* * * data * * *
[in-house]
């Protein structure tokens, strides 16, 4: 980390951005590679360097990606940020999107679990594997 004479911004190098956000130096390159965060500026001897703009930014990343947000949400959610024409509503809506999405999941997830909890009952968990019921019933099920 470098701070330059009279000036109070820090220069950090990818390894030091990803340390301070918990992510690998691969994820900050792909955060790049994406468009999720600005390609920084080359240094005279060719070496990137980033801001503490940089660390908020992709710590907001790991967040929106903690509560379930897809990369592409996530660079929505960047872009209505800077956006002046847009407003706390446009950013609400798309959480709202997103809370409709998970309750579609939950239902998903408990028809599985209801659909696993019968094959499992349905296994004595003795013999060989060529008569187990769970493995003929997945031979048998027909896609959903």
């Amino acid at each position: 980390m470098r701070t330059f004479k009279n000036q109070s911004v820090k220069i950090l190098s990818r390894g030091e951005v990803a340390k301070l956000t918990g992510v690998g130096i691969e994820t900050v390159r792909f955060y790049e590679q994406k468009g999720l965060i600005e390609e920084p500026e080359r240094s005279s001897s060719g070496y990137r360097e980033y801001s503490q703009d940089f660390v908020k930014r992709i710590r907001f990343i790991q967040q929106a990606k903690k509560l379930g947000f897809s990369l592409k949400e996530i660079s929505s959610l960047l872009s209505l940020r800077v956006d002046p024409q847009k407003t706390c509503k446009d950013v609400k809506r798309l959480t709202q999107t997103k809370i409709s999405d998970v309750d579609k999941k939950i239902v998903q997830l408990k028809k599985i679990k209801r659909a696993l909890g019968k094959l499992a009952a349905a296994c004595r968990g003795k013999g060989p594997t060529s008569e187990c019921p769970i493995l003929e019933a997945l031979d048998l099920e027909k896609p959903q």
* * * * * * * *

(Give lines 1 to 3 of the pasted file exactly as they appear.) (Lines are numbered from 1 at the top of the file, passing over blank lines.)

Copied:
[in-house]
């Protein structure tokens, strides 16, 4: 980390951005590679360097990606940020999107679990594997 004479911004190098956000130096390159965060500026001897703009930014990343947000949400959610024409509503809506999405999941997830909890009952968990019921019933099920 470098701070330059009279000036109070820090220069950090990818390894030091990803340390301070918990992510690998691969994820900050792909955060790049994406468009999720600005390609920084080359240094005279060719070496990137980033801001503490940089660390908020992709710590907001790991967040929106903690509560379930897809990369592409996530660079929505960047872009209505800077956006002046847009407003706390446009950013609400798309959480709202997103809370409709998970309750579609939950239902998903408990028809599985209801659909696993019968094959499992349905296994004595003795013999060989060529008569187990769970493995003929997945031979048998027909896609959903």
């Amino acid at each position: 980390m470098r701070t330059f004479k009279n000036q109070s911004v820090k220069i950090l190098s990818r390894g030091e951005v990803a340390k301070l956000t918990g992510v690998g130096i691969e994820t900050v390159r792909f955060y790049e590679q994406k468009g999720l965060i600005e390609e920084p500026e080359r240094s005279s001897s060719g070496y990137r360097e980033y801001s503490q703009d940089f660390v908020k930014r992709i710590r907001f990343i790991q967040q929106a990606k903690k509560l379930g947000f897809s990369l592409k949400e996530i660079s929505s959610l960047l872009s209505l940020r800077v956006d002046p024409q847009k407003t706390c509503k446009d950013v609400k809506r798309l959480t709202q999107t997103k809370i409709s999405d998970v309750d579609k999941k939950i239902v998903q997830l408990k028809k599985i679990k209801r659909a696993l909890g019968k094959l499992a009952a349905a296994c004595r968990g003795k013999g060989p594997t060529s008569e187990c019921p769970i493995l003929e019933a997945l031979d048998l099920e027909k896609p959903q």